Tortoise and the Hare

Jon T made interesting observations about events that try to maximize the number of robot matches. He said (my words) when matches are back to back often teams don’t have a chance to reflect on the last match, think of a strategy or mechanical change, implement it, change battery packs (where is that joystick screwdriver) and get to the next match (sorry Jon, I smashed two posts together)

We try to get each team to have 6 plays before the eliminations. On our 18 team events teams will get 7 and maybe 8 plays. (The more fields you have the easier it is to do this, for example with 8 fields and 32 teams each team would play 14 times in a single day, but intra-match time is 2.5 minutes)

We do our events in cafeterias, so the fields and the pits are close. Mid-Atlantic is in a building that covers 4 acres, so it’s a long walk between matches.

What’s the best balance? More matches? Less matches (Hey come to the 2011 Slow Poke Round Up, only three matches!) How about a Segway for Jon T and I to get back and forth to our teams pits :rolleyes:

This is based on FRC time for me so obviously it will be a bit different, but I like having no less than 20 minutes from end of match to first call for queueing, or about 30 minutes in between matches.

In VRC, this gives you 5 minutes for debrief, 10 minutes for next match strategy, and 15 minutes for robot repairs. Pretty good I’d say.

Assuming my colleagues are unable to talk/beat some sense into my hard head, I am planning to try something a little unusual at this year’s NOVA. It is neither Tortoise nor Hare. Maybe it is Sled Dogs working in parallel.

It seems to me that the practices of holding only one match at a time, of announcing each match individually, of being extraordinarily concerned with queuing teams, and… are practices FRC or similar programs have in place mostly for the benefit of the audiences. And that makes a lot of sense when 3/4 of every team is sitting in the stands instead of working on a robot.

But since VRC isn’t like that, my strawman plan is to let three Qual match fields run truly in parallel. At any given moment there might be 3 Qual matches going on simultaneously right next to each other.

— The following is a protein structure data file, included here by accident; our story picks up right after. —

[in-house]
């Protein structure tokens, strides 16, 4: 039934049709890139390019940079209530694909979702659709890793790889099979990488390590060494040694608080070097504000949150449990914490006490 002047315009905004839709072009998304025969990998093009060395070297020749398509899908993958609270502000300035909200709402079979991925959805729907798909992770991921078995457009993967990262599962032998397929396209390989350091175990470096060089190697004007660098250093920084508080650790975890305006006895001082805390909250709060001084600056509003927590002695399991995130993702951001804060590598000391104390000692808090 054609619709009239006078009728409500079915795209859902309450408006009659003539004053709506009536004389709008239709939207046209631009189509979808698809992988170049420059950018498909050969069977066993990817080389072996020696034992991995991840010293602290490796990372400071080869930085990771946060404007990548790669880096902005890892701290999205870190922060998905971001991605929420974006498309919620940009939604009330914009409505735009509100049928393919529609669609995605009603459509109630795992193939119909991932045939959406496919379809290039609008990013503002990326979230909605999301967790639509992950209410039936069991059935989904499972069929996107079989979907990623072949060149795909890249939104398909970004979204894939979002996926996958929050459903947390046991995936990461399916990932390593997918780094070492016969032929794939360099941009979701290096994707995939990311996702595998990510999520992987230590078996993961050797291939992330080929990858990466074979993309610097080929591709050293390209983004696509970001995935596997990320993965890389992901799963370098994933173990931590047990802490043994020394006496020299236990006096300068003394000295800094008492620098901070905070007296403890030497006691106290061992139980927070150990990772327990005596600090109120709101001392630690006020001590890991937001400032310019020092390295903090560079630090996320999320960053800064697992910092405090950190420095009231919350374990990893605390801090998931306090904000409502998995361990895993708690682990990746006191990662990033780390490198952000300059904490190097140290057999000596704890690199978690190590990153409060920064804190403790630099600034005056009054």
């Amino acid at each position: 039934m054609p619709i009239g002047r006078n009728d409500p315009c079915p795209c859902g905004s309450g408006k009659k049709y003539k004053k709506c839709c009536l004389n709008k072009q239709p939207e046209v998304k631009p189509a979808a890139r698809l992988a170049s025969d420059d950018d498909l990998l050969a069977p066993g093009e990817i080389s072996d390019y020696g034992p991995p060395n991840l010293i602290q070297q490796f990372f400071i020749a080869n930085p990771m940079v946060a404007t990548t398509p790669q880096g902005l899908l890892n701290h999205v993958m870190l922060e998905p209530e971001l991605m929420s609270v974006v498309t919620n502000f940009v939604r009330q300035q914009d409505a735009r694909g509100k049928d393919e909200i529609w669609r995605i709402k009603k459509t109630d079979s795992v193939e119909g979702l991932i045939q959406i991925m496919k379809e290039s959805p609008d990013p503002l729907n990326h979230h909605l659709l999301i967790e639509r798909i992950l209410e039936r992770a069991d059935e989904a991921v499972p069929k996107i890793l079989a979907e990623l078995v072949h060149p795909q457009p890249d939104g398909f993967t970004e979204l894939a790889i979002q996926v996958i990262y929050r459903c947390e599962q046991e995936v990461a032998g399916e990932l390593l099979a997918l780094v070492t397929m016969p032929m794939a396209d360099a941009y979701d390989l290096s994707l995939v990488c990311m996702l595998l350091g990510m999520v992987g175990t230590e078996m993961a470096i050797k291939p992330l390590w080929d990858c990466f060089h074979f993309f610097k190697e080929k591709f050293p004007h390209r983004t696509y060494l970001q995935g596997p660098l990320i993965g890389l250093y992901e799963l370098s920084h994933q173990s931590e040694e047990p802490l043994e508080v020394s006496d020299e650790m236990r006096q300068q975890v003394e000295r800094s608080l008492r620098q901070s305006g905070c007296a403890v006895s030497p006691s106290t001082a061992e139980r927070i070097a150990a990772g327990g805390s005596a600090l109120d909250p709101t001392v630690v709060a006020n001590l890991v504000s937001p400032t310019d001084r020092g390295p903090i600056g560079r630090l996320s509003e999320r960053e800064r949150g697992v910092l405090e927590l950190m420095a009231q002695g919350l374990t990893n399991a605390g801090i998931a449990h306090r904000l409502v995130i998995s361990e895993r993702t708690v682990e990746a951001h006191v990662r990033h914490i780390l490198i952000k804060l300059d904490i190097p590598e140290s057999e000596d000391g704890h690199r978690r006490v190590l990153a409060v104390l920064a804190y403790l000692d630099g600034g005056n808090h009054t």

If that strawman becomes reality, ask me how it works out. It certainly gets rid of the stress of needing to start each match immediately after a neighboring one ends. I am hoping that it turns the day into one of essentially running three small tournaments at a sane pace instead of running one big one at a not so sane pace.

There will probably be times when nothing happens for 5 minutes on any field (time for a bio break:)), and times when things are happening on 2-3 fields at a time for several minutes in a row. For the sparse audiences at VRC tournaments, I think this will be OK.

If we do have an MC, they can roam to wherever the action is the hottest.

Your scorekeeper will hate you. :slight_smile:

I know what you mean; but… Surely they can key in 3 sets of about 8-10 numbers once every 7.5 minutes.

If TM allows it (multiple score entry windows) we might just let each field have a scoring window and a field control window open on the PC dedicated to controlling it. Then the person at each field just need to click a mouse 3-4 times and enter one match score every 7.5 minutes.

When I was young they told us that in the 21st century this sort of advanced computing would be feasible. :wink:

My 3 teams will be there, and I think I am going to hate you. :slight_smile: What kind of match spacing are you talking about? We ran two field sets in parallel (in one division) at the VMAC last year and the 50 HS teams complained we worked them too hard.

On Foster’s point, I do understand. But you also need to run enough matches that all teams have a reasonable chance of some successful matches. Even the best team can have a bad match, and there should be enough other matches to allow them to overcome most of the impact of that one bad match.

In the NOVA thread I explained that I planned to use a schedule that would send each/any single team to a field 8 times in a 4 hour period (actually 4.5 hrs minus a 30 minute lunch break). Ignoring the lunch break, that sends them to a filed once every 30 minutes on average.

Separately, each field averages a match every 7.5 minutes.

The result is perhaps a bit of a rush for some teams. Others probably like it.

The pace is rather leisurely for each field.

I have asked tournament participants to tell me (in that NOVA thread) whether they prefer a faster or slower pace for each team’s matches and whether they prefer a longer day as a way to get more matches without shortening the time between any single team’s matches.

For the NOVA, fields shouldn’t be our constraint. Wall clock time, and the distance from the Pits to the Fields are our enemies.

To answer Foster’s direct question:

If TM would allow more control over match schedules, I would be working on a method for bringing a small temporary grouping of teams to a field, having them play (in various combinations) 3-6 matches in a row, and then releasing them back to the pits for an extended break. I would cycle through all the teams using this small group approach, and then I would rotate the composition of groups before repeating the process.

I would do this to give the teams in each temporary group a good look at the other members of the group, and to give all the teams lots of matches. I think this would work well in part because the overhead of traveling to and from the field would be amortized over more than one match each time a team made that trip.

Fragile robots, unlikely to survive 2-3 matches in quick succession would have a tough time. However, I don’t think that is a flaw in the scheduling approach. Instead, I think it is a flaw in the design.

This sort of thinking puts me firmly on the “More Matches” side of the discussion

Blake